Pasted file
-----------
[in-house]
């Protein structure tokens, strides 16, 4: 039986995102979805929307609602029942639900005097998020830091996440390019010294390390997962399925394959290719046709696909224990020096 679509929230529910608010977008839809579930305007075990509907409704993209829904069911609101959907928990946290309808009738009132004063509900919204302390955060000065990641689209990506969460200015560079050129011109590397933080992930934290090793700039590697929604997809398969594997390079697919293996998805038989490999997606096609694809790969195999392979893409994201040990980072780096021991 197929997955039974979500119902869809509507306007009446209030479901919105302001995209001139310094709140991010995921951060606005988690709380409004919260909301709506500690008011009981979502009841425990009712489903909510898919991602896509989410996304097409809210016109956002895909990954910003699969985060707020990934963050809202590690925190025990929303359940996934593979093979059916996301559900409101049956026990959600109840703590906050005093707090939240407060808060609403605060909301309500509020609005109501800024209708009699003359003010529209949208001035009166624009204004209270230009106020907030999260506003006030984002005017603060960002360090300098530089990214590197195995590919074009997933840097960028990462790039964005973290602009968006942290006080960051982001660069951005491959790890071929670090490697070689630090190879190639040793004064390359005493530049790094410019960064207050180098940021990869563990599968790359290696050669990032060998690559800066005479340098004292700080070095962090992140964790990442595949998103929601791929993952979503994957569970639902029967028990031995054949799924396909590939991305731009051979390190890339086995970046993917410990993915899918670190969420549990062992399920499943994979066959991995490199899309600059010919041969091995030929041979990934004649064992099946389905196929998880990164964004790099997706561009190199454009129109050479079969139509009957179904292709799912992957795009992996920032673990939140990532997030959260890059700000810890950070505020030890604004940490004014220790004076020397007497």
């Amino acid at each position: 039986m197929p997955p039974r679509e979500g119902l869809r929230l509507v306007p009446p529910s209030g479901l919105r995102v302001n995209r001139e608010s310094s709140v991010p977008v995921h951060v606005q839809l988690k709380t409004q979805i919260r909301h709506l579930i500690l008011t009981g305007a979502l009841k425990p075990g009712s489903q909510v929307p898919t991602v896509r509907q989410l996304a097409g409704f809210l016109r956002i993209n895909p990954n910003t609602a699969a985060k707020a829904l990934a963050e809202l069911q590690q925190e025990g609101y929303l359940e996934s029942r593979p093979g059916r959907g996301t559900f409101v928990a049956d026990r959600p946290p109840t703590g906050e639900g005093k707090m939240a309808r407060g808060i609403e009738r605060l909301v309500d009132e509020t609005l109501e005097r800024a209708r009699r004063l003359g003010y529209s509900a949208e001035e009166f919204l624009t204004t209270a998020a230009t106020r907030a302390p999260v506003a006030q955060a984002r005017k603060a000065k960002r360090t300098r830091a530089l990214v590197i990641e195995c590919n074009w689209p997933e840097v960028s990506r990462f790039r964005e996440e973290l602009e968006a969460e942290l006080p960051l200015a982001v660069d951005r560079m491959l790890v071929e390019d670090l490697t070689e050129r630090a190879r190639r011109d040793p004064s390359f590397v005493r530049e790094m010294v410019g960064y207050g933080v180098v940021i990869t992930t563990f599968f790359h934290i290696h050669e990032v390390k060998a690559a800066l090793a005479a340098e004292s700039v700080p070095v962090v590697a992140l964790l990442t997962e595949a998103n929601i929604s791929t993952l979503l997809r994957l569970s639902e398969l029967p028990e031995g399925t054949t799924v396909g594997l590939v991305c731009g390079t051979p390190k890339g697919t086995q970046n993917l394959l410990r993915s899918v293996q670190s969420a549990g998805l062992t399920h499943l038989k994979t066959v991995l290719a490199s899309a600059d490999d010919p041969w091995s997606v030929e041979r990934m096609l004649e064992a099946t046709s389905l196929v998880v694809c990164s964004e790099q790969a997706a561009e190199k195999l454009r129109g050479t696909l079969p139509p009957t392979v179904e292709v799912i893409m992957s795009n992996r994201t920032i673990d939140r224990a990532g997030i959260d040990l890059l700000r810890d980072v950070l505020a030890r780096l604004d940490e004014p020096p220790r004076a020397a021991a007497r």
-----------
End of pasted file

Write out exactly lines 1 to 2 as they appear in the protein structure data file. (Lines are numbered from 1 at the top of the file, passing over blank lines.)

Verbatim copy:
[in-house]
């Protein structure tokens, strides 16, 4: 039986995102979805929307609602029942639900005097998020830091996440390019010294390390997962399925394959290719046709696909224990020096 679509929230529910608010977008839809579930305007075990509907409704993209829904069911609101959907928990946290309808009738009132004063509900919204302390955060000065990641689209990506969460200015560079050129011109590397933080992930934290090793700039590697929604997809398969594997390079697919293996998805038989490999997606096609694809790969195999392979893409994201040990980072780096021991 197929997955039974979500119902869809509507306007009446209030479901919105302001995209001139310094709140991010995921951060606005988690709380409004919260909301709506500690008011009981979502009841425990009712489903909510898919991602896509989410996304097409809210016109956002895909990954910003699969985060707020990934963050809202590690925190025990929303359940996934593979093979059916996301559900409101049956026990959600109840703590906050005093707090939240407060808060609403605060909301309500509020609005109501800024209708009699003359003010529209949208001035009166624009204004209270230009106020907030999260506003006030984002005017603060960002360090300098530089990214590197195995590919074009997933840097960028990462790039964005973290602009968006942290006080960051982001660069951005491959790890071929670090490697070689630090190879190639040793004064390359005493530049790094410019960064207050180098940021990869563990599968790359290696050669990032060998690559800066005479340098004292700080070095962090992140964790990442595949998103929601791929993952979503994957569970639902029967028990031995054949799924396909590939991305731009051979390190890339086995970046993917410990993915899918670190969420549990062992399920499943994979066959991995490199899309600059010919041969091995030929041979990934004649064992099946389905196929998880990164964004790099997706561009190199454009129109050479079969139509009957179904292709799912992957795009992996920032673990939140990532997030959260890059700000810890950070505020030890604004940490004014220790004076020397007497």